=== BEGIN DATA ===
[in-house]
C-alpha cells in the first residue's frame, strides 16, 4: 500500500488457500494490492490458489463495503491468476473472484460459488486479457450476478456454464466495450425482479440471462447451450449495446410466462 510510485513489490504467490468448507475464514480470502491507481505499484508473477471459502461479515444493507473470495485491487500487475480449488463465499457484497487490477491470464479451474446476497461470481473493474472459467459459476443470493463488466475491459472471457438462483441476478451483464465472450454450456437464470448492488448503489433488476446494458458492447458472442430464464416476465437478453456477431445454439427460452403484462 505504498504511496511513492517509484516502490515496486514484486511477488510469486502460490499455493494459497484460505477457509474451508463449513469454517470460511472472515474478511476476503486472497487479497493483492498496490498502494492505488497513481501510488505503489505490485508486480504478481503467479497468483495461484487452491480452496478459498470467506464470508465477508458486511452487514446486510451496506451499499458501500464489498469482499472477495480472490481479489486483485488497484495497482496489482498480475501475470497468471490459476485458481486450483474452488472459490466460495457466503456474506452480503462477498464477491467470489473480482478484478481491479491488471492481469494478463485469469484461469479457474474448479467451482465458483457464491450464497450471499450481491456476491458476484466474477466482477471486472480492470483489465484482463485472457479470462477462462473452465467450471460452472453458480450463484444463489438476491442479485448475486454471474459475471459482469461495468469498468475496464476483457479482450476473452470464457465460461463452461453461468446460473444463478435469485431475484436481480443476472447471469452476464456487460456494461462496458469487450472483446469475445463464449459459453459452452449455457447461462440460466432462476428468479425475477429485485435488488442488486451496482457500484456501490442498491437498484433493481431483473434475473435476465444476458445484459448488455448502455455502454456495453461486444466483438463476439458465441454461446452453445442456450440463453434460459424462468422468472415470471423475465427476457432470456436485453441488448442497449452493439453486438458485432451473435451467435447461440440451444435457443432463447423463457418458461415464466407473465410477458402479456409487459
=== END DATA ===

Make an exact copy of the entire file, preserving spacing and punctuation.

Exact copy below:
[in-house]
C-alpha cells in the first residue's frame, strides 16, 4: 500500500488457500494490492490458489463495503491468476473472484460459488486479457450476478456454464466495450425482479440471462447451450449495446410466462 510510485513489490504467490468448507475464514480470502491507481505499484508473477471459502461479515444493507473470495485491487500487475480449488463465499457484497487490477491470464479451474446476497461470481473493474472459467459459476443470493463488466475491459472471457438462483441476478451483464465472450454450456437464470448492488448503489433488476446494458458492447458472442430464464416476465437478453456477431445454439427460452403484462 505504498504511496511513492517509484516502490515496486514484486511477488510469486502460490499455493494459497484460505477457509474451508463449513469454517470460511472472515474478511476476503486472497487479497493483492498496490498502494492505488497513481501510488505503489505490485508486480504478481503467479497468483495461484487452491480452496478459498470467506464470508465477508458486511452487514446486510451496506451499499458501500464489498469482499472477495480472490481479489486483485488497484495497482496489482498480475501475470497468471490459476485458481486450483474452488472459490466460495457466503456474506452480503462477498464477491467470489473480482478484478481491479491488471492481469494478463485469469484461469479457474474448479467451482465458483457464491450464497450471499450481491456476491458476484466474477466482477471486472480492470483489465484482463485472457479470462477462462473452465467450471460452472453458480450463484444463489438476491442479485448475486454471474459475471459482469461495468469498468475496464476483457479482450476473452470464457465460461463452461453461468446460473444463478435469485431475484436481480443476472447471469452476464456487460456494461462496458469487450472483446469475445463464449459459453459452452449455457447461462440460466432462476428468479425475477429485485435488488442488486451496482457500484456501490442498491437498484433493481431483473434475473435476465444476458445484459448488455448502455455502454456495453461486444466483438463476439458465441454461446452453445442456450440463453434460459424462468422468472415470471423475465427476457432470456436485453441488448442497449452493439453486438458485432451473435451467435447461440440451444435457443432463447423463457418458461415464466407473465410477458402479456409487459